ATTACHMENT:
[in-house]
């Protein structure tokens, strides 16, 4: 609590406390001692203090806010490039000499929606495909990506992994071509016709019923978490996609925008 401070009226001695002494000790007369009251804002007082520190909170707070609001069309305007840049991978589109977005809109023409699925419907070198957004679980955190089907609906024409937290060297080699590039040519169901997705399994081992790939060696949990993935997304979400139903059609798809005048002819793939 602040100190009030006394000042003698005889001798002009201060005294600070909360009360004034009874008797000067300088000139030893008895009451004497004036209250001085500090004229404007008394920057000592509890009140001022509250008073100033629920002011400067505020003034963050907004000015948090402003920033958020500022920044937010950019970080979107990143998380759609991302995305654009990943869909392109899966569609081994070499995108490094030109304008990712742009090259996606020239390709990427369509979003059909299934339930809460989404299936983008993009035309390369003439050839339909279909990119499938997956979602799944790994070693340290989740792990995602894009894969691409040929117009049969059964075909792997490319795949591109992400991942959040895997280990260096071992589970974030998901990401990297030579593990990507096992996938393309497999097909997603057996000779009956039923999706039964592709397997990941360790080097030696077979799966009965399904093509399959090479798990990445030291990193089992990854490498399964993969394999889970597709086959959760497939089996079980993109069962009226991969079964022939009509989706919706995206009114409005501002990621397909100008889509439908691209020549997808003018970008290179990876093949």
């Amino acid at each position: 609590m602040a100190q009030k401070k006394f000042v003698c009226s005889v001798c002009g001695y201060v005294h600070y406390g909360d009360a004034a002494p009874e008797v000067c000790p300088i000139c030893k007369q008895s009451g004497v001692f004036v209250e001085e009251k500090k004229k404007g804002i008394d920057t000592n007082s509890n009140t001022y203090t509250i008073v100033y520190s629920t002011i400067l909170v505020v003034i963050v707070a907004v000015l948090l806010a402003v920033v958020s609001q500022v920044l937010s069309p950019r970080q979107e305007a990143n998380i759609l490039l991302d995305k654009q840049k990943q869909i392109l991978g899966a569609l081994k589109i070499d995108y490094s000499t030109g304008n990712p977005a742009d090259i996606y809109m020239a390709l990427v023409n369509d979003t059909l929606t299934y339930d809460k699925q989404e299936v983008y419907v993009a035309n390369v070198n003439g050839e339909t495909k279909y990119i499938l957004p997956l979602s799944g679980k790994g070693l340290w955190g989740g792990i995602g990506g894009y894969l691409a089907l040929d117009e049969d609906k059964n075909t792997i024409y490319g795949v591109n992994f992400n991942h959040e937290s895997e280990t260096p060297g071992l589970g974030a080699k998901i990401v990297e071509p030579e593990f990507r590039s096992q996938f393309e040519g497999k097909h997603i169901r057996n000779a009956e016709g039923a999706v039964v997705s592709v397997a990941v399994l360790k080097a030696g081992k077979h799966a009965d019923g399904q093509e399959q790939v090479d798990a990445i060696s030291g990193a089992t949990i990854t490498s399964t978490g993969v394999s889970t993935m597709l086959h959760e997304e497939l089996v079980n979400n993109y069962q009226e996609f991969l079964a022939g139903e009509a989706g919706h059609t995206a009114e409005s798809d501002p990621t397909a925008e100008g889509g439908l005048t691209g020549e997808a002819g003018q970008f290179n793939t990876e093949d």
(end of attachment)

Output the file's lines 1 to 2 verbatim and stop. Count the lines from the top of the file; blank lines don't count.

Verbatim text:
[in-house]
């Protein structure tokens, strides 16, 4: 609590406390001692203090806010490039000499929606495909990506992994071509016709019923978490996609925008 401070009226001695002494000790007369009251804002007082520190909170707070609001069309305007840049991978589109977005809109023409699925419907070198957004679980955190089907609906024409937290060297080699590039040519169901997705399994081992790939060696949990993935997304979400139903059609798809005048002819793939 602040100190009030006394000042003698005889001798002009201060005294600070909360009360004034009874008797000067300088000139030893008895009451004497004036209250001085500090004229404007008394920057000592509890009140001022509250008073100033629920002011400067505020003034963050907004000015948090402003920033958020500022920044937010950019970080979107990143998380759609991302995305654009990943869909392109899966569609081994070499995108490094030109304008990712742009090259996606020239390709990427369509979003059909299934339930809460989404299936983008993009035309390369003439050839339909279909990119499938997956979602799944790994070693340290989740792990995602894009894969691409040929117009049969059964075909792997490319795949591109992400991942959040895997280990260096071992589970974030998901990401990297030579593990990507096992996938393309497999097909997603057996000779009956039923999706039964592709397997990941360790080097030696077979799966009965399904093509399959090479798990990445030291990193089992990854490498399964993969394999889970597709086959959760497939089996079980993109069962009226991969079964022939009509989706919706995206009114409005501002990621397909100008889509439908691209020549997808003018970008290179990876093949």